Frank James

Frank James joined NPR News in April 2009 to launch the blog, "The Two-Way," with co-blogger Mark Memmott.

"The Two-Way" is the place where NPR.org gives readers breaking news and analysis — and engages users in conversations ("two-ways") about the most compelling stories being reported by NPR News and other news media.

James came to NPR from the Chicago Tribune, where he worked for 20 years. In 2006, James created "The Swamp," the paper's successful politics and policy news blog whose readership climbed to a peak of 3 million page-views a month.

Before that, James covered homeland security, technology and privacy and economics in the Tribune's Washington Bureau. He also reported for the Tribune from South Africa and covered politics and higher education.

James also reported for The Wall Street Journal for nearly 10 years.

James received a bachelor of arts degree in English from Dickinson College and now serves on its board of trustees.

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6:17pm

Thu March 20, 2014
It's All Politics

With Wind At Its Back, GOP Expands 2014 Senate Map

Originally published on Fri March 21, 2014 6:49 am

Colorado Republican Rep. Cory Gardner officially announces his candidacy for the U.S. Senate at Denver Lumber Co. on March 1. Gardner will run against Democratic incumbent Mark Udall.
Chris Schneider AP

Republicans seem to have all the momentum lately when it comes to the battle for control of the U.S. Senate.

GOP chances were already looking brighter because of the drag on Democrats from the Affordable Care Act and President Obama's low approval ratings. Then came two developments that suddenly expanded the playing field: Former GOP Sen. Scott Brown recently announced his intent to run against New Hampshire Democratic Sen. Jeanne Shaheen, and GOP Rep. Cory Gardner jumped in against Colorado Democratic Sen. Mark Udall.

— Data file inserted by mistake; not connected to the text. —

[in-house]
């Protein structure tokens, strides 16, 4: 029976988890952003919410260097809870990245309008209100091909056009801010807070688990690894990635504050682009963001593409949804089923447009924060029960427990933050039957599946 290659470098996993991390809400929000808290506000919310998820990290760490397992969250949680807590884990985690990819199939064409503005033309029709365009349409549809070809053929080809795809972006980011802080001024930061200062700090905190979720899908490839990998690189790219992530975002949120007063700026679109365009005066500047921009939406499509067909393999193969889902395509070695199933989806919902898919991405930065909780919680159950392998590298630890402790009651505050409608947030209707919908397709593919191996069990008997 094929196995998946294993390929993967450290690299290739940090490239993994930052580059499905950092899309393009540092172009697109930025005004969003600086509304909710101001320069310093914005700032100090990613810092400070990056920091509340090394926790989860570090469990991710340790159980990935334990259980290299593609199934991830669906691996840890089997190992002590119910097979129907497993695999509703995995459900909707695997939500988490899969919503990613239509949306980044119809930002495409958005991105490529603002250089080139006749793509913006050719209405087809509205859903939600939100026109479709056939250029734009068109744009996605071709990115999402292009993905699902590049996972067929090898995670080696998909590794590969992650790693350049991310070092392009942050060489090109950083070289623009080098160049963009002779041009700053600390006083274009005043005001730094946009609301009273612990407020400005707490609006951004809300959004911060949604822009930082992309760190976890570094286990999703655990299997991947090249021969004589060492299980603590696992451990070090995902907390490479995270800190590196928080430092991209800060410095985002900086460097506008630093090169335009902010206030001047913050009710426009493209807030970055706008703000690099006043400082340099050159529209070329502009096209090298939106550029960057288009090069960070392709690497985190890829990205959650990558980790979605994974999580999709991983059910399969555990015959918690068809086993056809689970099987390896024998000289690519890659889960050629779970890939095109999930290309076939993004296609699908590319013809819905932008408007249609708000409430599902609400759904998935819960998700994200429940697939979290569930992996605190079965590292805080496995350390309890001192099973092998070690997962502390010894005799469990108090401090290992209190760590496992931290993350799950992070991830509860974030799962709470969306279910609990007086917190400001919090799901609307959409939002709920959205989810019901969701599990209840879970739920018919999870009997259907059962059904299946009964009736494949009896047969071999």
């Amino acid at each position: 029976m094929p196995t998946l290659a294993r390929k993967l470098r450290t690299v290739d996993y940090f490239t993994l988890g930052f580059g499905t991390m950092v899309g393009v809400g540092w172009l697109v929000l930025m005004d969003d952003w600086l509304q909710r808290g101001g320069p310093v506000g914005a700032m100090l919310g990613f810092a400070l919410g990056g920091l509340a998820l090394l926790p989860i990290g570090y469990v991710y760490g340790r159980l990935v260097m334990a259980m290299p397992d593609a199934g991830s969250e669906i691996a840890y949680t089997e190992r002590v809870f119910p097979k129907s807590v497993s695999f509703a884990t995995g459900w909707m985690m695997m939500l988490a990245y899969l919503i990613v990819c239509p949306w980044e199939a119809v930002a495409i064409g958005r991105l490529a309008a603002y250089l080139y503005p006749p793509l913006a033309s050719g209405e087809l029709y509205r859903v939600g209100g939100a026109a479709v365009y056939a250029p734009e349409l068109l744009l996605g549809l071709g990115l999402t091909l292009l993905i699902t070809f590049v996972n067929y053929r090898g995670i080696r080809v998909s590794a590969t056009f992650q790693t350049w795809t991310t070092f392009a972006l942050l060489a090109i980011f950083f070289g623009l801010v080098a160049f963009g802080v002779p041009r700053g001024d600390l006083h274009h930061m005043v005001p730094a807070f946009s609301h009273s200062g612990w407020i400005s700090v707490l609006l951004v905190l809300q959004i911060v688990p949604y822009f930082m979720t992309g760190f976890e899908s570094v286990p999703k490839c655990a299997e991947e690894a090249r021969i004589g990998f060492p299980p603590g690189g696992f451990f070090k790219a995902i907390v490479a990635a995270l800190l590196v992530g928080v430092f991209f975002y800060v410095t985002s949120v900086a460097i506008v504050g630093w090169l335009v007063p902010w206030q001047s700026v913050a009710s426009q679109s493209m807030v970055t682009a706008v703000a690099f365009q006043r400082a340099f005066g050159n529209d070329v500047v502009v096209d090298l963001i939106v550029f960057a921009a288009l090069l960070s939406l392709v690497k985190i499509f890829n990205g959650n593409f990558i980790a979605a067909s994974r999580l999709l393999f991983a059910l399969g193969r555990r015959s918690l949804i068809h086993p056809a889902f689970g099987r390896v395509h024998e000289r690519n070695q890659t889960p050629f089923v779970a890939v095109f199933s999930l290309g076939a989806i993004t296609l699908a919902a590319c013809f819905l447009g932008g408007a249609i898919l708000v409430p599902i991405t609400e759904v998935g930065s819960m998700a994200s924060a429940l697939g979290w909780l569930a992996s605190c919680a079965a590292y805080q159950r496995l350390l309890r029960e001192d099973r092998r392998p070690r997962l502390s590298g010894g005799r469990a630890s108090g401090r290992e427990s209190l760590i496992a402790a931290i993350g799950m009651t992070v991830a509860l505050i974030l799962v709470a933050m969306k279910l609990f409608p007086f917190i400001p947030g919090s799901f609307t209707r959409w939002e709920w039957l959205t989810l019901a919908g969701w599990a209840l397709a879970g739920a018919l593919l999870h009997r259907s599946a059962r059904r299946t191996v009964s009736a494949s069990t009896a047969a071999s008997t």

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12:59am

Wed January 29, 2014
It's All Politics

5 Things We Learned From The President's Speech

Originally published on Wed January 29, 2014 7:21 am

President Obama delivers his State of the Union speech on Capitol Hill on Tuesday.
Larry Downing Reuters/Landov

Much of what was in President Obama's fifth State of the Union address was expected — it was signaled for days leading into the speech. Even so, there were a few revealing moments.

Here are five that stood out:

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5:49am

Tue January 28, 2014
It's All Politics

5 Things To Expect In Obama's State Of The Union Address

Originally published on Tue January 28, 2014 12:35 pm

President Obama gestures to Vice President Joe Biden and House Speaker John Boehner before giving his 2013 State of the Union address.
Charles Dharapak AP

As President Obama prepares to deliver his State of the Union speech Tuesday evening, he does it against a backdrop of some of the lowest voter-approval ratings of his presidency, with a divided Congress that has largely stalled his second-term agenda and with Washington's collective focus starting to shift toward the midterm elections and beyond.

Here are five things to expect from the president in his fifth State of the Union speech:

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5:07pm

Mon July 1, 2013
It's All Politics

Texas Abortion Fight Follows Familiar Pattern

Originally published on Mon July 1, 2013 5:47 pm

Texas state Sen. Wendy Davis at an abortion-rights rally in Austin on Monday.
Eric Gay AP

For many watching the abortion fight in Texas, it's deja vu all over again.

Abortion-rights protesters once again gathered Monday at the state capitol building to express their outrage at the Legislature's attempt to further restrict abortions in the state. The images from Austin looked a lot like the previous week's when state Sen. Wendy Davis famously filibustered to stop the legislation from passing.

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4:21pm

Fri June 28, 2013
It's All Politics

Gun Group Aims To Stop Immigration Bill

Originally published on Fri June 28, 2013 4:49 pm

Some gun-rights advocates see a threat to the Second Amendment in Congress' immigration overhaul plans.
Brennan Linsley AP

What does an overhaul of the nation's immigration laws have to do with the Second Amendment right to own guns?

If you're the Gun Owners of America, everything.

The GOA, a smaller cousin of the National Rifle Association that often takes an even more aggressive approach, is branding the just-passed Senate immigration bill, with its path to citizenship for people in the country illegally, as an "anti-gun amnesty."

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